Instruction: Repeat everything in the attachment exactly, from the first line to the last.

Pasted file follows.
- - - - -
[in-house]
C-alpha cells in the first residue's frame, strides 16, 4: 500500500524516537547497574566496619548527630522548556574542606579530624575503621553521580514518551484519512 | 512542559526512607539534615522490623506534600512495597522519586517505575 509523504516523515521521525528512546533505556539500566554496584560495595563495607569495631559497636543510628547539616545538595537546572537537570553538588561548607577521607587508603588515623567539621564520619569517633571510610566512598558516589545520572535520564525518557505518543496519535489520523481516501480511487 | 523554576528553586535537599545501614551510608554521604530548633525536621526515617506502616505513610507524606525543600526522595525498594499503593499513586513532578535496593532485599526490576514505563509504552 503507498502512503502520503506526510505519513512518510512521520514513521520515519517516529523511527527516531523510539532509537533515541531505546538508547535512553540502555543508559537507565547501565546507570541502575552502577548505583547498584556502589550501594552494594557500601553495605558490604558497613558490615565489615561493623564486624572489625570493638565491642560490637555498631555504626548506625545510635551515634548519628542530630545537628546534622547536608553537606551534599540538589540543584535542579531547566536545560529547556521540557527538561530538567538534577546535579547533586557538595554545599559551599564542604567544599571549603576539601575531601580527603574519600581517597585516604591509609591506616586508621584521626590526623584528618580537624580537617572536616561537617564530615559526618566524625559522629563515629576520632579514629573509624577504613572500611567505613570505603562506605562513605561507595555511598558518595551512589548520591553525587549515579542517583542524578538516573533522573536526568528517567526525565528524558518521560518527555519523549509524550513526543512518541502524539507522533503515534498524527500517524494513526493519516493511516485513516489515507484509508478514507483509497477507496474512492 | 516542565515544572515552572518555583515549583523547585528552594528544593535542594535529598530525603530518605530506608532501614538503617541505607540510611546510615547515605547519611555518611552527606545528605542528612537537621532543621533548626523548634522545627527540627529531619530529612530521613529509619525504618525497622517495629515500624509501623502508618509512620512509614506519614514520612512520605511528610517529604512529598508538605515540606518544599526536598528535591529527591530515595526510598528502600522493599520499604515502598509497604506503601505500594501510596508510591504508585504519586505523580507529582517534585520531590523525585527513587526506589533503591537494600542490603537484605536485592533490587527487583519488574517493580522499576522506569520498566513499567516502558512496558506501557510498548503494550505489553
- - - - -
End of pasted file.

[in-house]
C-alpha cells in the first residue's frame, strides 16, 4: 500500500524516537547497574566496619548527630522548556574542606579530624575503621553521580514518551484519512 | 512542559526512607539534615522490623506534600512495597522519586517505575 509523504516523515521521525528512546533505556539500566554496584560495595563495607569495631559497636543510628547539616545538595537546572537537570553538588561548607577521607587508603588515623567539621564520619569517633571510610566512598558516589545520572535520564525518557505518543496519535489520523481516501480511487 | 523554576528553586535537599545501614551510608554521604530548633525536621526515617506502616505513610507524606525543600526522595525498594499503593499513586513532578535496593532485599526490576514505563509504552 503507498502512503502520503506526510505519513512518510512521520514513521520515519517516529523511527527516531523510539532509537533515541531505546538508547535512553540502555543508559537507565547501565546507570541502575552502577548505583547498584556502589550501594552494594557500601553495605558490604558497613558490615565489615561493623564486624572489625570493638565491642560490637555498631555504626548506625545510635551515634548519628542530630545537628546534622547536608553537606551534599540538589540543584535542579531547566536545560529547556521540557527538561530538567538534577546535579547533586557538595554545599559551599564542604567544599571549603576539601575531601580527603574519600581517597585516604591509609591506616586508621584521626590526623584528618580537624580537617572536616561537617564530615559526618566524625559522629563515629576520632579514629573509624577504613572500611567505613570505603562506605562513605561507595555511598558518595551512589548520591553525587549515579542517583542524578538516573533522573536526568528517567526525565528524558518521560518527555519523549509524550513526543512518541502524539507522533503515534498524527500517524494513526493519516493511516485513516489515507484509508478514507483509497477507496474512492 | 516542565515544572515552572518555583515549583523547585528552594528544593535542594535529598530525603530518605530506608532501614538503617541505607540510611546510615547515605547519611555518611552527606545528605542528612537537621532543621533548626523548634522545627527540627529531619530529612530521613529509619525504618525497622517495629515500624509501623502508618509512620512509614506519614514520612512520605511528610517529604512529598508538605515540606518544599526536598528535591529527591530515595526510598528502600522493599520499604515502598509497604506503601505500594501510596508510591504508585504519586505523580507529582517534585520531590523525585527513587526506589533503591537494600542490603537484605536485592533490587527487583519488574517493580522499576522506569520498566513499567516502558512496558506501557510498548503494550505489553